Friday, February 12, 2016

SLIG 2016 Review: Solving Problems Like A Professional

This is part of my ongoing series featuring guest authors who have agreed to review one of the courses offered at the Salt Lake Institute of Genealogy. I am excited to to have these friends share their perspective on the institute and the education they received. This one is written by Mike Bronner on the newest SLIG course offered in 2016. 

SLIG 2016 In Review: Solving Problems Like A Professional

Instructors: Michael G. Hait, CG; Catherine Becker Wiest Desmarais, CG; Paul K. Graham, AG, CG; Melanie D. Holtz, CG.

                                     Paul Graham, Michael Hait, Melanie Holtz, Catherine Desmarais

Initial Expectations

I think most of those attending Salt Lake Institute of Genealogy (SLIG) each year have a difficult task given to us. We are asked to choose only one of the many courses offered each year. SLIG 2016 was no different. When registration opened that Saturday morning last June I had 3 courses on the top of my list:
·         Beginning Genetic Genealogy (Blaine T. Bettinger, JD, PhD)
·         Solving Problems Like A Professional (Michael G. Hait, CG)
·         Writing A Quality Family Narrative (John Philip Colletta, PhD, FUGA)
As you can see, each course was scratching a different itch. My focus was on establishing a solid foundation for genealogical research built on methodology.
From the description it appeared geared to professionals, or those considering becoming one. Specifically, I was looking forward to learning more on being a self-employed genealogist:
·         research projects management strategies
·         workflow optimization
·         client research reporting
·         project planning
I felt this would compliment the other methodology courses I had already taken.
As always, it was a long 6 months between registration and class-time. But once SLIG started, it would go by all-to-fast.

Course Topics

The course topics actually read like a client report outline. (I hadn’t noticed this until going over the syllabus when I got back from SLIG. Recognizing class arrangement can tell a lot about a course.)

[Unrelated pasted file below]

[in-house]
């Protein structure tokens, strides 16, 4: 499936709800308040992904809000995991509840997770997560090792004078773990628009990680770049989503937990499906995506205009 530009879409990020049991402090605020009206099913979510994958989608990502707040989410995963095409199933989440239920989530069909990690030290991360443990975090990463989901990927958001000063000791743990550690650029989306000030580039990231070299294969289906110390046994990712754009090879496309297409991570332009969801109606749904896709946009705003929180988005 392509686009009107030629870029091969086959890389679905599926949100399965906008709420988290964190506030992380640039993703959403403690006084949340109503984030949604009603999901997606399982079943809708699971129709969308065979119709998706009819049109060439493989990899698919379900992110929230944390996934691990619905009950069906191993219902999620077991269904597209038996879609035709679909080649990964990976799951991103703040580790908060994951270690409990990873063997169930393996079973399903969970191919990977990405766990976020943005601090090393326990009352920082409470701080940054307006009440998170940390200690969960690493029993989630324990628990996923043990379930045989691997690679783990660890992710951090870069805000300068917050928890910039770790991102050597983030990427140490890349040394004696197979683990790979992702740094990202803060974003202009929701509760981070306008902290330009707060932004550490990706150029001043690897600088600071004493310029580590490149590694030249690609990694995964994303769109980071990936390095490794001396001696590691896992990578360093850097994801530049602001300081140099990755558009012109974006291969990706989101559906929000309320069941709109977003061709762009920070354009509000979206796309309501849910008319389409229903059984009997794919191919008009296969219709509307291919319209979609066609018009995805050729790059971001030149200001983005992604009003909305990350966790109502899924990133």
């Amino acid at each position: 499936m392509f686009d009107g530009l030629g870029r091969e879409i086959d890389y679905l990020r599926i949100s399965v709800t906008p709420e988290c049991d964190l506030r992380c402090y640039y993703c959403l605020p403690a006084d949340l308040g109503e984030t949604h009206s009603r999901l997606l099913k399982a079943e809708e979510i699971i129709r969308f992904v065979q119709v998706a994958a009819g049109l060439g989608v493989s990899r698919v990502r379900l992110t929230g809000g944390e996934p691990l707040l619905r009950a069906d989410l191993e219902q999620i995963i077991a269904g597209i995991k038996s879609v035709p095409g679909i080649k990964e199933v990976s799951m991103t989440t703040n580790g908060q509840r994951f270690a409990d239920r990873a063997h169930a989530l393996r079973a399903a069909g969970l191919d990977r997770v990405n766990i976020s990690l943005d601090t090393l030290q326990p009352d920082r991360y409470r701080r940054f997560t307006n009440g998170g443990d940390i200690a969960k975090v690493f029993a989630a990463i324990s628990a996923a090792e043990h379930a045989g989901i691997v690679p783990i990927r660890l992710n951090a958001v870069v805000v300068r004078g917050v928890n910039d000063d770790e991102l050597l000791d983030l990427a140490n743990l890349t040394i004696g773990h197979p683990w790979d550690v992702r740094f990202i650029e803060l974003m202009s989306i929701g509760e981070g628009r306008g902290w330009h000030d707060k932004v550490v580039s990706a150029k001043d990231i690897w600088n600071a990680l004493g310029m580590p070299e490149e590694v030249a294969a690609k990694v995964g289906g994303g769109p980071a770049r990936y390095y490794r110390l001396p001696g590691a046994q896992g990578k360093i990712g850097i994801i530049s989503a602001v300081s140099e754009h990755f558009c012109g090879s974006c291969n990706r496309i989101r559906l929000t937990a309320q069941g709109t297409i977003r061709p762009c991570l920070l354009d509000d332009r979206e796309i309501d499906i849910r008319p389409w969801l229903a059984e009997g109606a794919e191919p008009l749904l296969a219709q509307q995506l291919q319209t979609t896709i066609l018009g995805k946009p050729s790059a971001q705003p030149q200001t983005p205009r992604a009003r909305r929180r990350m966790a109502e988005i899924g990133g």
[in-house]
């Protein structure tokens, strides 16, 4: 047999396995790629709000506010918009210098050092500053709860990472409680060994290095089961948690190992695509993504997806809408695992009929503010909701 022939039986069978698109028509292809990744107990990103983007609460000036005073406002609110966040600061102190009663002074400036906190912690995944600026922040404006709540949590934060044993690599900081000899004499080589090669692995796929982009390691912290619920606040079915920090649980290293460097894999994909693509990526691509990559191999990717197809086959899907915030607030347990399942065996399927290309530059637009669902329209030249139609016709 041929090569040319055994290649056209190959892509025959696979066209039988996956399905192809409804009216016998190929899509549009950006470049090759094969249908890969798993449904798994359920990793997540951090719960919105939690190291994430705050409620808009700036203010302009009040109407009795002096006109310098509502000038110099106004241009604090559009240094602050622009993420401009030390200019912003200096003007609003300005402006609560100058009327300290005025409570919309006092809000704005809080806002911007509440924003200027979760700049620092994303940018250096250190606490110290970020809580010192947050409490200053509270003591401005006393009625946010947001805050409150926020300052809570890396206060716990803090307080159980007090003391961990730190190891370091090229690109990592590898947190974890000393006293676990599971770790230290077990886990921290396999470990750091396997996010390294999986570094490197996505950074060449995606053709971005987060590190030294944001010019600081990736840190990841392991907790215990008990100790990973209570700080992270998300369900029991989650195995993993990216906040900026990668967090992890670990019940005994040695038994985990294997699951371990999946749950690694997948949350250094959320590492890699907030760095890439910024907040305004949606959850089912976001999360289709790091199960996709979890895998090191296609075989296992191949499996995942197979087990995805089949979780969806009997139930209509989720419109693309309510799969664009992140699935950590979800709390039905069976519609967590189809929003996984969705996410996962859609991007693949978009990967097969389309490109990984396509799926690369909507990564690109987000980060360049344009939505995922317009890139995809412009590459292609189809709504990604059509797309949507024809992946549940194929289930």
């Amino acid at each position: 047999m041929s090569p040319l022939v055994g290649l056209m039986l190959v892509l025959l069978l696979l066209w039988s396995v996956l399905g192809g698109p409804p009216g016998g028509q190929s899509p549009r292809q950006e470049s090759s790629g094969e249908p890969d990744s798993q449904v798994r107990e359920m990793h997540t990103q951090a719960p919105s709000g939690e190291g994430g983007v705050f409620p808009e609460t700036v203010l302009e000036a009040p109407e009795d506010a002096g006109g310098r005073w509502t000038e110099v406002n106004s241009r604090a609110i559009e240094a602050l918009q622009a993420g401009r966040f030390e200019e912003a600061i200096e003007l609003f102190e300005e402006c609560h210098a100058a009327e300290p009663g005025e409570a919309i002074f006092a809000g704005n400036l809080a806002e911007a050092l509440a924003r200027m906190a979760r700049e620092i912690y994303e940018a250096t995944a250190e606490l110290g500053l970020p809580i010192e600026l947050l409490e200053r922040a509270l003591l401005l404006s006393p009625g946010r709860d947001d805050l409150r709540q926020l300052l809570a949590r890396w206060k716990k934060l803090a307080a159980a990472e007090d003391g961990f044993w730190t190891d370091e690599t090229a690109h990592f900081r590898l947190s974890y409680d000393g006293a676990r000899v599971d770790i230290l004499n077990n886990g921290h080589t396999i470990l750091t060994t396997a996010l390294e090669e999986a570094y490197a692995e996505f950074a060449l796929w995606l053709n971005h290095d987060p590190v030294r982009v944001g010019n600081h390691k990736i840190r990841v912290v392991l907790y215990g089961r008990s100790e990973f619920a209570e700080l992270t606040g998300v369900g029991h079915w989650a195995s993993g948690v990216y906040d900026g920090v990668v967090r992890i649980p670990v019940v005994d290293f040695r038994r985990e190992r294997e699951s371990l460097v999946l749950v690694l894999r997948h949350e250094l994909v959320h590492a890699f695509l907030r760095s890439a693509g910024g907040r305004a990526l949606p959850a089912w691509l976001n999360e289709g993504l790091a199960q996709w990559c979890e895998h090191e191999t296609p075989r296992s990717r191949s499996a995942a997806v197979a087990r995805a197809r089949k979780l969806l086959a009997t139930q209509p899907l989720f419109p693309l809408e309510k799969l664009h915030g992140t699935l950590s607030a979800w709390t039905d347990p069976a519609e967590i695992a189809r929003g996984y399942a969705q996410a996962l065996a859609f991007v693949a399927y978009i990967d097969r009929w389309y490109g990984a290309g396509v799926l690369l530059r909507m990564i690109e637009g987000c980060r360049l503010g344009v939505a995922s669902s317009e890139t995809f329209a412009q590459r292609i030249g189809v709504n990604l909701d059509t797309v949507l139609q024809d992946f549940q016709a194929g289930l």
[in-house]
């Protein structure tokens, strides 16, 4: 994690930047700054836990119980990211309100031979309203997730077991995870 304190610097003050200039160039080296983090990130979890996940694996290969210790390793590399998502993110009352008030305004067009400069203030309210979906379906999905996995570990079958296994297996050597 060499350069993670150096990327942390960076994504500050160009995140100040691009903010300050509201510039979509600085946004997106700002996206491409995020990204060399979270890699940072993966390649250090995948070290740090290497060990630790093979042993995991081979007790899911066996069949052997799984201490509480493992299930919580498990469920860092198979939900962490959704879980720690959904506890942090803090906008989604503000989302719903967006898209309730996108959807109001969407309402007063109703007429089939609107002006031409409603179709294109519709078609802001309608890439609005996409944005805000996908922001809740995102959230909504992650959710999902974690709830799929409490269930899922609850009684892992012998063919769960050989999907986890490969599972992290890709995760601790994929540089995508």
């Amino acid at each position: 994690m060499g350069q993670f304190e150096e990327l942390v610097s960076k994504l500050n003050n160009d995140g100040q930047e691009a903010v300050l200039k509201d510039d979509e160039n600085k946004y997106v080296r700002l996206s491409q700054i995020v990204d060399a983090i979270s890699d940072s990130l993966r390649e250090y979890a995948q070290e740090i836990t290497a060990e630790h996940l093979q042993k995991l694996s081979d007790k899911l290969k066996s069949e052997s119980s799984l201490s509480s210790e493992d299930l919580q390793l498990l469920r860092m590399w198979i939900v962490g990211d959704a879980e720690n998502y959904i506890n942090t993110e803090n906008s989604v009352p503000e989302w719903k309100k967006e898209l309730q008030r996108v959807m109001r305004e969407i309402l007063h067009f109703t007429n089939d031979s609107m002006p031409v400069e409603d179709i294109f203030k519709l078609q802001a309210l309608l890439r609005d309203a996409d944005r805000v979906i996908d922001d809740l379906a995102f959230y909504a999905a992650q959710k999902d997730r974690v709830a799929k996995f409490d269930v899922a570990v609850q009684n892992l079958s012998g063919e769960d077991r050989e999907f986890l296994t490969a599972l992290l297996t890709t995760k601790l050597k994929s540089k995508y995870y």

·         defining the research question
·         review previous research
·         planning first steps of research
·         research strategies
·         document analysis
·         indirect and negative evidence
·         information correlation
·         conflict resolution
·         reporting conclusions
·         planning next steps

Course Strengths

The Genealogy Standards (GS) provide a near-complete framework outlining requirements for producing quality research. Every class in this course re-iterated the underlying fundamentals that the GS provides.
Each of our instructors made a clear effort to allow for questions and discussion in each class. That alone makes any course worthwhile.
During the week-long course we received three homework assignments. Each walked us through steps in creating a research report of our own choosing. (Finally time to work on our own families!) These were due the following morning, on which we would get feedback at the end of the course. On Friday we split up into discussion groups with each of our instructors. There we had the opportunity to discuss our work before hearing the instructor’s feedback.
This was such a powerful and motivating tool. It gives insight into different thought processes and procedures, letting you draw on experiences from others. I look forward to other courses implementing this type of interaction. (This was the first time I experienced effective group work at SLIG. The key component was that each group had an instructor at its center.)

Course Weaknesses

There were some technical and organizational hiccups, but nothing that impacted the positive experience.
 For some reason they thought me certifiable.

Final Thoughts

Looking back on the experience now, I would like to thank and credit our instructors. Thoughtful and meticulous planning resulted in a great course experience. A lot of effort went into class organization, making sure the homework was relevant, and tying everything together at the end.
I could argue that it didn’t quite match up with my expectations. And perhaps that much of the material was not new to me, but I feel that is beside the point.
I came out of that class having learned valuable lessons that apply to my work. It provided an experience that I can draw on for future clients. That is what’s fundamentally important.
Yet, I realize now that my explicit focus on genealogical research methodology is coming to a close. If much of the content of a course is familiar, it reminds us that new horizons await discovery. (Law of diminishing returns, and all that.)
Should this course be offered in the future, I would recommend it to anyone who feels they need to hone their report-writing skills.
SLIG 2016 was my most enjoyable SLIG experience yet. I also met many new people, saw old SLIG-buddies from previous years, and made use of the Family History Library (FHL). Now that SLIG 2016 is behind us, we all await Registration Day.
See you next year, SLIG! I miss you already.
Mike Bronner (@mikebronner on Twitter) is a free-lance translator who runs GeneaLabs in Los Angeles with his wife Myelene. Besides German-English translation services specializing in old German print and handwriting, they also provide custom web development solutions.

@mikebronner should link to: 
GeneaLabs should link to:  

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